Red drift algae ashore on Southwest Florida beaches

Beaches across Southwest Florida are dealing with red, smelly gunk. But it’s nothing to worry about for your health. However, it’s keeping people from sticking their toes in the water.

Beachgoers had to deal with unsightly, smelly red drift algae along Fort Myers Beach Sunday.

“We’re from out of town and definitely was not expecting this coming to the beach,” Hannah Lawrence said. “And at first, I was like, is that safe?

The beaches along Sanibel Island to Marco Island are lined with the drift algae too. And the water was free of swimmers due to the large barrier of drift algae. That said, red drift algae is not toxic.

Experts say the red tide and Lake Okeechobee releases killed a lot of the marine life that normally feeds on the naturally occurring red drift algae. That’s why there seems to be a large amount of it across Southwest Florida

There is a light at the end of the tunnel: Experts say, thanks to warm water temperatures and normal salinity levels, marine organisms will build back up, and that’s when we will see a decrease in the algae buildup.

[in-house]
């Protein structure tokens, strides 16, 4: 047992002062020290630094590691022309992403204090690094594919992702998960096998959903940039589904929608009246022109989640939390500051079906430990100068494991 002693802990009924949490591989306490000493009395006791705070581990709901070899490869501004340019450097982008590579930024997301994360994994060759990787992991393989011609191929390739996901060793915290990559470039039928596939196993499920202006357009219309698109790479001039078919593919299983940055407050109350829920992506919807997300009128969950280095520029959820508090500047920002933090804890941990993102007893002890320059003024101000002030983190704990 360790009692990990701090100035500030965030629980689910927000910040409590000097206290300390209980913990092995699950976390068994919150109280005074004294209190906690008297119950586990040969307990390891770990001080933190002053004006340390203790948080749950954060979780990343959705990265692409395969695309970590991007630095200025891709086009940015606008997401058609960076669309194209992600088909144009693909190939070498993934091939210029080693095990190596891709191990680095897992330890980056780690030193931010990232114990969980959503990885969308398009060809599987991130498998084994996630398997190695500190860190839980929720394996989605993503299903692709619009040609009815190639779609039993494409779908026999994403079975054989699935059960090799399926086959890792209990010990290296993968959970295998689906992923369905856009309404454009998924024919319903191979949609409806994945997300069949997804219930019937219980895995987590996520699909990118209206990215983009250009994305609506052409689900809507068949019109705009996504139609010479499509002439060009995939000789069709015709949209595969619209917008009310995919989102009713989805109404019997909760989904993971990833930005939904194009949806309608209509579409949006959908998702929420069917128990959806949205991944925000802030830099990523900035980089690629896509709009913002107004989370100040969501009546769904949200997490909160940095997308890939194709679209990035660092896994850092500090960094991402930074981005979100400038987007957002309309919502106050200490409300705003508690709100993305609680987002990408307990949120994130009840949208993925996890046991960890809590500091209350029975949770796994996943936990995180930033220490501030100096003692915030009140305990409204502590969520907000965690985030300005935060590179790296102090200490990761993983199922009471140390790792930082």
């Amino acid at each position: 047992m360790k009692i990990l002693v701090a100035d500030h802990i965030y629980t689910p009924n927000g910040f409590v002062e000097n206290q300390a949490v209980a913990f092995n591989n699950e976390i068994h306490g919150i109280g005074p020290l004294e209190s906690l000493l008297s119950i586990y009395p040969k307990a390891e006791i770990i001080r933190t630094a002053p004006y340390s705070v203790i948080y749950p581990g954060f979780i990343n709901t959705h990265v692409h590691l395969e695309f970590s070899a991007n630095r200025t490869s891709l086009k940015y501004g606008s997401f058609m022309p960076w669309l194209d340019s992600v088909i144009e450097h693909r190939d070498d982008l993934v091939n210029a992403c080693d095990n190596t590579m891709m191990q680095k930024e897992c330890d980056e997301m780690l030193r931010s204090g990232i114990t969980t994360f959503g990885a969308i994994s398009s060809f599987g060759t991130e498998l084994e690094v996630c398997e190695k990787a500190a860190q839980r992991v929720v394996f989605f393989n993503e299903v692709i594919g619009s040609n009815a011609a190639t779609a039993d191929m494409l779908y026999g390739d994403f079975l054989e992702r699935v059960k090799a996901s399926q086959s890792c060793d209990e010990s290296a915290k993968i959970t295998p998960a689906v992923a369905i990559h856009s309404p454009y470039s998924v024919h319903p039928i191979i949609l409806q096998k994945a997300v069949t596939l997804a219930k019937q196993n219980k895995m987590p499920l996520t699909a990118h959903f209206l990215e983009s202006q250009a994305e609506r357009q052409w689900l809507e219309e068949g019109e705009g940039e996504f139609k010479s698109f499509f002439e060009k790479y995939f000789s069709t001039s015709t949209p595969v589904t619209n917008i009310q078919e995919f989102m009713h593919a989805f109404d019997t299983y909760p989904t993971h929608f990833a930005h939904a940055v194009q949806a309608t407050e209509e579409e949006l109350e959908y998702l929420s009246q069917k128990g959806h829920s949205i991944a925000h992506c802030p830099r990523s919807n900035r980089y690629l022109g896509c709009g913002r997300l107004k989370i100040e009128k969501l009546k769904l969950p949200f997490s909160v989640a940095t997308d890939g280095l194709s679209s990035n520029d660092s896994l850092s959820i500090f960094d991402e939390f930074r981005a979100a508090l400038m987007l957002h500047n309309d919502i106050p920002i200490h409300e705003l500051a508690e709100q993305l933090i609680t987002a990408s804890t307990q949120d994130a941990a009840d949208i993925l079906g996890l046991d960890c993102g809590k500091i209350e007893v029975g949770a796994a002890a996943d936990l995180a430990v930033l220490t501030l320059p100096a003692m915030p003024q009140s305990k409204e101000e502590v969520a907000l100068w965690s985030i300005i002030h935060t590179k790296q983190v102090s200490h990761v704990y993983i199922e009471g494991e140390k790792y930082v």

The Town of Fort Myers Beach said the drift algae does have some benefits, however. It feeds wildlife. But locals and visitors say it is hindering their time at the beach, and they are questioning why it’s not being cleaned up.

The town said drift algae cleanup can be difficult because it is fragile and will break apart and mix into the sand more if workers attempted to rake it up.

The timeline is unknown, but the red drift algae will eventually disappear on its own.

“It’s a shame,” Paul Sullivan said. “Because you go to the Caribbean, and all the Caribbean resorts, they clean up the beaches, and everything is good from the night before. Here, it just seems to linger and linger and linger, and it smells.

Trust WINK News to update you on this water quality concern.

Reporter:Morgan Rynor
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